Beer Guy: Uncertainty
- October 5, 2011
- on 10/5/2011
- MoJo: Kevin Smith
I have touched on this before. Beer is an ever evolving drink. Thousands of years ago it was a drink made with whatever the local grains were, water, yeast (although they were completely unaware of that ingredient), and some random bittering ingredient. They didn't have hops back then.
You'll hear the so-called purists rail against beers with what some might perceive as funky ingredients – oysters, lavender, black currant, chili peppers...the list goes on. The problem with that whole "purist" thing – and Germany, I'm looking at you and your Beer Purity Law – is that many of these ingredients (chili peppers not withstanding) were utilized for hundreds of years, some predating the Beer Purity Law. Hell, the Beer Purity Law when written didn't even account for yeast (brewers hadn't yet discovered the magical little creature that makes for fun fermentables).
For point of reference, the German Beer Purity Law (das Reinheitsgebot) originated in Bavaria in April of 1516. The law, since repealed (although, that's not to say there isn't still a law in Germany restricting what ingredients can be used in beer as one still exists), states that the only ingredients that can be used in beer are water, barley, and hops. The whole purpose of the law was to create standards in regards to the sale and composition of beer. Yup, that's right – laws regulating industry existed half a millennia ago. And the new law is only marginally more...flexible – allowing for yeast, cane sugar, and malted grain.
But I digress.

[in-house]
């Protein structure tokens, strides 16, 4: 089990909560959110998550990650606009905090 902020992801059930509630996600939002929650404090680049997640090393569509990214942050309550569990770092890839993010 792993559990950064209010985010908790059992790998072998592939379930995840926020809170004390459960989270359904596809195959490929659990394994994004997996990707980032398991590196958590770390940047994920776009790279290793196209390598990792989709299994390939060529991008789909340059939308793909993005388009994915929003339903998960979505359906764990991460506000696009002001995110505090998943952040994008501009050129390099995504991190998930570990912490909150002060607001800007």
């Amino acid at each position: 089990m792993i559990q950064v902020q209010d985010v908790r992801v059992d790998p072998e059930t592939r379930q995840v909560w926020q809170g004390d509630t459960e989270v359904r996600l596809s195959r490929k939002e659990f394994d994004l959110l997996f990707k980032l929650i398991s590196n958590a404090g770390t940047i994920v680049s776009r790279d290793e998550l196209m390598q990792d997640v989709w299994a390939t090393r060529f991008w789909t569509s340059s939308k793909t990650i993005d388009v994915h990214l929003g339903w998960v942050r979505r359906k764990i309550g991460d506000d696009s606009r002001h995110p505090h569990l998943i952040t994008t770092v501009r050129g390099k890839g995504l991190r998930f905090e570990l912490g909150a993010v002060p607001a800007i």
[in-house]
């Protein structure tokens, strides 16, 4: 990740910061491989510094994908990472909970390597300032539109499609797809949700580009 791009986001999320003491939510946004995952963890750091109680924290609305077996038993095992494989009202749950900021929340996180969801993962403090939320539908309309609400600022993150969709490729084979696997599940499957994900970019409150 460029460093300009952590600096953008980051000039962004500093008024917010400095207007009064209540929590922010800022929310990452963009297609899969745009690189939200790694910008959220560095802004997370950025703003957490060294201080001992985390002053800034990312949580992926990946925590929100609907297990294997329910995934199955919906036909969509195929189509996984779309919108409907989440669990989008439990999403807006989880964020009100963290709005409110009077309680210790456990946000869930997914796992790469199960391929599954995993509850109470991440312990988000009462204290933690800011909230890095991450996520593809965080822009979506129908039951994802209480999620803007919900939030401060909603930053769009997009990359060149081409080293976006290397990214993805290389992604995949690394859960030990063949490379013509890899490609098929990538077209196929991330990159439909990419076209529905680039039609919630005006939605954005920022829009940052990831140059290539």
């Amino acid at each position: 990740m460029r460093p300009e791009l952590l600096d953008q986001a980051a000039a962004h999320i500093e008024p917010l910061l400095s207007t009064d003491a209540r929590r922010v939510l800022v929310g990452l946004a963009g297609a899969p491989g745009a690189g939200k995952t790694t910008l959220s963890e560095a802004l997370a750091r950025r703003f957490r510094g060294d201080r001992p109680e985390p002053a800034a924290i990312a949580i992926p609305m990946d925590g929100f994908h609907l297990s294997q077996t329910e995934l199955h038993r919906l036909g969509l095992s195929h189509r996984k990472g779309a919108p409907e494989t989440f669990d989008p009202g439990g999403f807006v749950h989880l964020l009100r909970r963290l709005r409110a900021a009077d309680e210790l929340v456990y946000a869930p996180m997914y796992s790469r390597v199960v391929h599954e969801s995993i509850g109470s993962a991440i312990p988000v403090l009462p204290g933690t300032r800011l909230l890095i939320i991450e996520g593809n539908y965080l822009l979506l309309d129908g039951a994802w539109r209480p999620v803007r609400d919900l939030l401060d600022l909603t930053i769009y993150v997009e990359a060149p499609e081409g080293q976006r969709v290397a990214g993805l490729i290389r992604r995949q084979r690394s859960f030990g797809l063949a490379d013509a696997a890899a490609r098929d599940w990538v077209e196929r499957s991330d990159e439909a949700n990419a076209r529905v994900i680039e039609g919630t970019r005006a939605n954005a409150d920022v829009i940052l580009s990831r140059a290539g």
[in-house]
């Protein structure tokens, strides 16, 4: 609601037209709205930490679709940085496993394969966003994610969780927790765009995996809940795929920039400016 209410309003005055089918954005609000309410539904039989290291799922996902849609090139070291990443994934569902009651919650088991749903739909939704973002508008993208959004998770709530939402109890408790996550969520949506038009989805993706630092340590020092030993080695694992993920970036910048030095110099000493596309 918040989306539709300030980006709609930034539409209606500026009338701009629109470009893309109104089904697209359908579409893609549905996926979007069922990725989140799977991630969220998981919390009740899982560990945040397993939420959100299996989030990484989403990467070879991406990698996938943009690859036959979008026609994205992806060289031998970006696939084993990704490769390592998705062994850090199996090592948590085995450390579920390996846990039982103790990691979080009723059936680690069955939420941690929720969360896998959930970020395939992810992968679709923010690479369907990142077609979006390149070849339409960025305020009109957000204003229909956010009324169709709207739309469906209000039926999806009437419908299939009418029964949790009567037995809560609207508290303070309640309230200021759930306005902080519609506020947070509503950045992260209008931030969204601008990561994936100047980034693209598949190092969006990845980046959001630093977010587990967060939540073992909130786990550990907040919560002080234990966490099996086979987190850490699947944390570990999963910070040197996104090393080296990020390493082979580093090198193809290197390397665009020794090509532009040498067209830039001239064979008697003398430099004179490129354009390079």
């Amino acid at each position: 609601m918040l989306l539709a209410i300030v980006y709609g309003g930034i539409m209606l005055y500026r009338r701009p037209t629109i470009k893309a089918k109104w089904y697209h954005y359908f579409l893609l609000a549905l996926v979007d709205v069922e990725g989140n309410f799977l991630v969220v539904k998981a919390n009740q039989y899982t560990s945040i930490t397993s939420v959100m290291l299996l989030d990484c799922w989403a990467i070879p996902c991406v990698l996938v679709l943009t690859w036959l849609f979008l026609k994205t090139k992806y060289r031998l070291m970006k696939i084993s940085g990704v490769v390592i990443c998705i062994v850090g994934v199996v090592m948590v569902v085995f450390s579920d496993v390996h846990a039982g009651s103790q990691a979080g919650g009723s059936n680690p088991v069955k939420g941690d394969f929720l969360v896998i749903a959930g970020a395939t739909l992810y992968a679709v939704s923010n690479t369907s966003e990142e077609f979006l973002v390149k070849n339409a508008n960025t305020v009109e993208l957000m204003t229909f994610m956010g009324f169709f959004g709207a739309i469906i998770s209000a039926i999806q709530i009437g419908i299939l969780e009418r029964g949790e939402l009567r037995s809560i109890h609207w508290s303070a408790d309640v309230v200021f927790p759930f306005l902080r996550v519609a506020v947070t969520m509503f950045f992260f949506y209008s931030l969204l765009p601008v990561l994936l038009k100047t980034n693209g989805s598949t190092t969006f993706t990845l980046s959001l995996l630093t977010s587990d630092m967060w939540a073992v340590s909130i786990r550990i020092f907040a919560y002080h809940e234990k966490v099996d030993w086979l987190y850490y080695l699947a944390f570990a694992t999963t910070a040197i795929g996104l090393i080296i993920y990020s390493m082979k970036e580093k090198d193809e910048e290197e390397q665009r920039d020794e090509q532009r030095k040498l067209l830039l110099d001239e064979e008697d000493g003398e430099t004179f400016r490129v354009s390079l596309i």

Out of necessity and out of uncertainty has come invention in the brewing industry. When the Europeans colonized the New World, those who brewed beer utilized everything from the crops that wouldn't sell at market (gourds, squash, pumpkins), to the shellfish harvested off our shores – all because the brewers were uncertain as to what would work in place of the hops they had in the Old World. Breweries such as Harpoon continue today to make oyster stouts (some brewers use only the oyster, others the shell), and our own Brewer's Alley has made beers with lavender and other local ingredients. Yards up in Philadelphia has a line based around recipes they believe our Founding Fathers might have used in their brewing.
Now, living in a Food Network world, brewers around the United States are experimenting with more and more ingredients considered outside of the norm for beer.
Tapped and Uncapped
In keeping with this week's themes, I had a couple of beers under consideration. I pondered chatting up Brewer's Alley's Oktoberfest (an enjoyable Marzen), but felt that Reunion Ale '11 works better with the theme. The Reunion Ale is a collaboration between Shmaltz Brewing out of Saratoga Springs, NY, and Terrapin Beer Co out of Athens, GA.
This imperial brown ale is brewed with cocoa nibs, vanilla and chili peppers. It's a nice, smooth beer that would pair well with dessert. An ale with good body, it is a sweet beer in which the chocolate and vanilla notes are pronounced without being overwhelming, and the beer finishes with a hint of heat from the chili peppers. Very nice, very drinkable.
One pairing note – it does not stand up well to hearty food (I started my sampling of this beer with a homemade stromboli. The ale did not stand up well to the cheese, tomato, and kalamata olives), but it would be ideal with something rich and chocolatey.
Additionally, proceeds from the beer go to benefit the Institute for Myeloma & Bone Cancer Research. I will get more into that, beer, and charity next week.
Until then, be well and drink good beer.
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